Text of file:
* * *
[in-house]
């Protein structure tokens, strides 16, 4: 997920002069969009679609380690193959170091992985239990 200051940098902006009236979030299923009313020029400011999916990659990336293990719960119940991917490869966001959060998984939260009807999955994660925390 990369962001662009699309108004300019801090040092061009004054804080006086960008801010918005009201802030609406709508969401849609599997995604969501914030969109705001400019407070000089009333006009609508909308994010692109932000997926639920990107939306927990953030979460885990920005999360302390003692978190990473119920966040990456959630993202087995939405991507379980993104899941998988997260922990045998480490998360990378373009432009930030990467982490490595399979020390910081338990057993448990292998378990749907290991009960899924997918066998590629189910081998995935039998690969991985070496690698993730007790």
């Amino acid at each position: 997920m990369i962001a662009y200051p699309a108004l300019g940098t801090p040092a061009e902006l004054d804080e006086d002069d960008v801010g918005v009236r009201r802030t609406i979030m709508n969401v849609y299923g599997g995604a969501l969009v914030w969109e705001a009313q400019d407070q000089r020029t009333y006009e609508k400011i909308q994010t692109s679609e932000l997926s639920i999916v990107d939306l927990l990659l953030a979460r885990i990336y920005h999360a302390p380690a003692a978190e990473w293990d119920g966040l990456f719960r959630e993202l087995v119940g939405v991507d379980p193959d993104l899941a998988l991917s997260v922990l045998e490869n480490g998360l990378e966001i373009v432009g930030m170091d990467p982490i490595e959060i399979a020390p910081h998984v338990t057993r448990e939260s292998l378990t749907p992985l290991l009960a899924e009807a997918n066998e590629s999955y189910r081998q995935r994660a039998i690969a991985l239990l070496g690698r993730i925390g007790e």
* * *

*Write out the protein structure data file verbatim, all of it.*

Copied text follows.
[in-house]
């Protein structure tokens, strides 16, 4: 997920002069969009679609380690193959170091992985239990 200051940098902006009236979030299923009313020029400011999916990659990336293990719960119940991917490869966001959060998984939260009807999955994660925390 990369962001662009699309108004300019801090040092061009004054804080006086960008801010918005009201802030609406709508969401849609599997995604969501914030969109705001400019407070000089009333006009609508909308994010692109932000997926639920990107939306927990953030979460885990920005999360302390003692978190990473119920966040990456959630993202087995939405991507379980993104899941998988997260922990045998480490998360990378373009432009930030990467982490490595399979020390910081338990057993448990292998378990749907290991009960899924997918066998590629189910081998995935039998690969991985070496690698993730007790």
């Amino acid at each position: 997920m990369i962001a662009y200051p699309a108004l300019g940098t801090p040092a061009e902006l004054d804080e006086d002069d960008v801010g918005v009236r009201r802030t609406i979030m709508n969401v849609y299923g599997g995604a969501l969009v914030w969109e705001a009313q400019d407070q000089r020029t009333y006009e609508k400011i909308q994010t692109s679609e932000l997926s639920i999916v990107d939306l927990l990659l953030a979460r885990i990336y920005h999360a302390p380690a003692a978190e990473w293990d119920g966040l990456f719960r959630e993202l087995v119940g939405v991507d379980p193959d993104l899941a998988l991917s997260v922990l045998e490869n480490g998360l990378e966001i373009v432009g930030m170091d990467p982490i490595e959060i399979a020390p910081h998984v338990t057993r448990e939260s292998l378990t749907p992985l290991l009960a899924e009807a997918n066998e590629s999955y189910r081998q995935r994660a039998i690969a991985l239990l070496g690698r993730i925390g007790e």